- Very easy to install.
- Open source.
- You own and control your content 100%.
- Over 5,000 modules and themes.
- User friendly.
- Multiple languages and currencies are supported.
- Secure payment.
- You need your own host.
- Lacks support for large or complex stores.
- No direct support (relies entirely on forums).
- Setup for a beginner can be a challenge.
PrestaShop Control Panel Example
PrestaShop offers a live demo of a sample storefront and backend.
Once again, we have a free and open sourced platform that is best for those not using WordPress. They tout a simple and easy to run software that is just that. It has features such as multiple languages, currencies, and a well-designed admin area. It does suffer from a few critical issues that may put you off, however.
- Very easy setup/install.
- Basic but quality features.
- Admin area is user friendly and intuitive.
- Large number of themes and modules are available.
- Continual development of the system.
- Multiple languages and currencies are supported.
- SEO is all but impossible currently.
- Large number of products hamper the site performance.
- Add-ons are often necessary and are not free.
- Support system is lacking.
- Updates can be difficult to install and updates are frequent.
- Lack of refinement of modules.
OpenCart Control Panel Example
OpenCart also provides a demo storefront and backend.
Zen Cart has been around since 2003 as a free, independent shopping cart software system. Its age means there is a wide array of documentation and user support within the forums for any potential problems you run into. Their design itself is older though, and it may take you some time to either get the look you’re going for or to decide on an independent theme for your store.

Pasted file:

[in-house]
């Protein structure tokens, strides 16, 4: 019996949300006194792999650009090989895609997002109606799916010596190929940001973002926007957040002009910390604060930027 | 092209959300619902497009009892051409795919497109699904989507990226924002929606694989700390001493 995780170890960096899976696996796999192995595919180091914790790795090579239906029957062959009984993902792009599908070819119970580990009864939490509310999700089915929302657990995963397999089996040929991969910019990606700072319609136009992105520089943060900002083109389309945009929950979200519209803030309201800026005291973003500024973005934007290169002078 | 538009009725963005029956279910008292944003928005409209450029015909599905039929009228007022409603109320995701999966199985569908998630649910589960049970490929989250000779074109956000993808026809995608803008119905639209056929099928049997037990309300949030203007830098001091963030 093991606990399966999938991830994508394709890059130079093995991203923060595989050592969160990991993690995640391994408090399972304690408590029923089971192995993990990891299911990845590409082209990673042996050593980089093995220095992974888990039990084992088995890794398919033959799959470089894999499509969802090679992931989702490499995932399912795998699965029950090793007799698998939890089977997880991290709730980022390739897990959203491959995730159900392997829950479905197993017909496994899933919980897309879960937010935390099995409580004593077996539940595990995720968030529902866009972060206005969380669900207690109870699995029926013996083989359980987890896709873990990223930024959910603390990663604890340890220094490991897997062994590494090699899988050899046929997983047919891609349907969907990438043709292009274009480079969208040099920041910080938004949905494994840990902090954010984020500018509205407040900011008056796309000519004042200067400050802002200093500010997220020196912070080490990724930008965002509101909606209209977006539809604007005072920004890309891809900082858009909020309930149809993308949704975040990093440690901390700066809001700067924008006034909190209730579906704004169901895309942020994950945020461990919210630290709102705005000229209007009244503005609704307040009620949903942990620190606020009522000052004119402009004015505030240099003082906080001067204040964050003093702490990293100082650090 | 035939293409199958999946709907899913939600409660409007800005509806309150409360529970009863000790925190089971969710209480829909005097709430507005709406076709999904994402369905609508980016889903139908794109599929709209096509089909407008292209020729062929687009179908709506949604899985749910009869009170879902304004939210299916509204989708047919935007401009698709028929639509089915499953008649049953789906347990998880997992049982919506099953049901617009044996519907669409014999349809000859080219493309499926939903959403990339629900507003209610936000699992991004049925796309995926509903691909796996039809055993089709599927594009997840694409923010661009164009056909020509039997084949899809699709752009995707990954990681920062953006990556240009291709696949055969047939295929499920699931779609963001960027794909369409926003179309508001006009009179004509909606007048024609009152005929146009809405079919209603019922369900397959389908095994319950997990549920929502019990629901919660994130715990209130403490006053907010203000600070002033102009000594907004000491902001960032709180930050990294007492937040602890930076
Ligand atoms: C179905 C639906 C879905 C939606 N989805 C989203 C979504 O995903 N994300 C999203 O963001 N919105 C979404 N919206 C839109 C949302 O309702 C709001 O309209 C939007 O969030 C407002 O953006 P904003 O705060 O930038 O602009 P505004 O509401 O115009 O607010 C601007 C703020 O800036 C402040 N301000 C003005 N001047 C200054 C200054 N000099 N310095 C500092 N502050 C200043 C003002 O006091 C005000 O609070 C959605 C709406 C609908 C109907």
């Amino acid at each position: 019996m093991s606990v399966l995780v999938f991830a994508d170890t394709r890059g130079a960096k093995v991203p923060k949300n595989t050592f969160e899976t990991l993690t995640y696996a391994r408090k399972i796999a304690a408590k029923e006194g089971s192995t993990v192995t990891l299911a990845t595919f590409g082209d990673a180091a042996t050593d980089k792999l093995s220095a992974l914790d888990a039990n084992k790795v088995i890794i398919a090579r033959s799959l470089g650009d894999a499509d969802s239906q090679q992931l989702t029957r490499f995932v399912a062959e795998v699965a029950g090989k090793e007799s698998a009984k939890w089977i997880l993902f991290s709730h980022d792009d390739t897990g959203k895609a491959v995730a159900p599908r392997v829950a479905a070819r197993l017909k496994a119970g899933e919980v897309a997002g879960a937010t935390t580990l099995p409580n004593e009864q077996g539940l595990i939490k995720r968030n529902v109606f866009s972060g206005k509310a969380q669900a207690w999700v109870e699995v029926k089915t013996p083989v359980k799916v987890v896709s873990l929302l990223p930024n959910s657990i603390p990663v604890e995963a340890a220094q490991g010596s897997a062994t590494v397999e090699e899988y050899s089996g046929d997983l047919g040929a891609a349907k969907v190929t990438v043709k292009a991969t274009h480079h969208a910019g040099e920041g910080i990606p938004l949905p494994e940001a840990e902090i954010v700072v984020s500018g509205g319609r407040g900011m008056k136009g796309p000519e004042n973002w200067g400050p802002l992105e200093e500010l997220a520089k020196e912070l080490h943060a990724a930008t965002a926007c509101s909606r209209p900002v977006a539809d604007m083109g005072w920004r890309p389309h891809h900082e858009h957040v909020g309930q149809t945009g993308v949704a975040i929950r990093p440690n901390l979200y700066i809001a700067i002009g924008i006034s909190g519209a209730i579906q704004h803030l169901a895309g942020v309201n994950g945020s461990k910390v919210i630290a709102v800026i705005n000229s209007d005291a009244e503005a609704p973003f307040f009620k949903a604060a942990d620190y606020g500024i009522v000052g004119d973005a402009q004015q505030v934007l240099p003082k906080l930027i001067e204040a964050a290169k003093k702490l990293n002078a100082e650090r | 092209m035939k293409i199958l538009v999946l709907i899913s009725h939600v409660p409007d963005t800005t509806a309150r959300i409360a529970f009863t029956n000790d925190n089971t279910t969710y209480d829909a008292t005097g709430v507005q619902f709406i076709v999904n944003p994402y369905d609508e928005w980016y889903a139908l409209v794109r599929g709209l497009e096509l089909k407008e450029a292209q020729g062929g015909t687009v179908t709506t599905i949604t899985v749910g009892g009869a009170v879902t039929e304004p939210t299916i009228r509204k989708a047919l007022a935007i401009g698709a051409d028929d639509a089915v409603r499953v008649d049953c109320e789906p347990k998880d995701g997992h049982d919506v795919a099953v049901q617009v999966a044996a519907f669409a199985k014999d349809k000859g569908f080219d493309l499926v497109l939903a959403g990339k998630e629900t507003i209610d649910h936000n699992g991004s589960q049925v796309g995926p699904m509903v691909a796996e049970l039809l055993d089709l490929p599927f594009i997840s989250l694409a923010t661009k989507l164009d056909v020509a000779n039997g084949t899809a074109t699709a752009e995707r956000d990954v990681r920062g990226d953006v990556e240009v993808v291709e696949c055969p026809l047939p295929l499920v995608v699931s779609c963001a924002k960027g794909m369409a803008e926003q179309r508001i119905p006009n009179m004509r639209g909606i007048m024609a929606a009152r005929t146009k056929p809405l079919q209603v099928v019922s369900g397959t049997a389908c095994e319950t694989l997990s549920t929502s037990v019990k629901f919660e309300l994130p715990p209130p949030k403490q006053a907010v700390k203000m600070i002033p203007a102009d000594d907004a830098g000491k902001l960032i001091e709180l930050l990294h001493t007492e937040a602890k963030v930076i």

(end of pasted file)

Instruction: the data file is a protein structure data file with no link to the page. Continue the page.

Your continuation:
- Immediately able to accept payments.
- Large amount of support and documentation.
- Integrates well with all the major players.
- Multiple language and currency support.
- Large number of add-ons.
- Easy to manage code and databases.
- Not always user friendly to install.
- Dated appearance on the backend.
- Basic reporting features.
- Modifications and additions can be time consuming.
ZenCart Control Panel Example
This is open sourced enterprise level software that doesn’t have a free version but is feature rich. They require you to contact them for a specific quote, but prices usually start at $50 and up. Its scalable software that is good for any sized business, but is better suited to those with larger than average stores. They have some of the most advanced features on the market, nearly every element is customizable, and it supports multivendor selling.
- Feature rich enterprise level software
- Paid support packages can handle wide variety of issues including basic installs.
- SEO Management built in.
- Wide variety of templates.
- Mobile designs that pass Google’s tests.
- 120+ payment processors.
- It can be expensive depending on your needs.
- Support is available but better support requires money.
- Yearly updates require additional money (not required to update)
- Latest version gets most support.
X-Cart Control Panel Example
Options, options, options!
Hopefully these 6 alternatives to Shopify have shown you that there are other ecommerce solutions out there that may be better suited to your business’ specific needs, or one that has a particular feature you’re looking for. Now more than ever it is important to have a website that not only looks good but saves you a lot of headaches on the backend.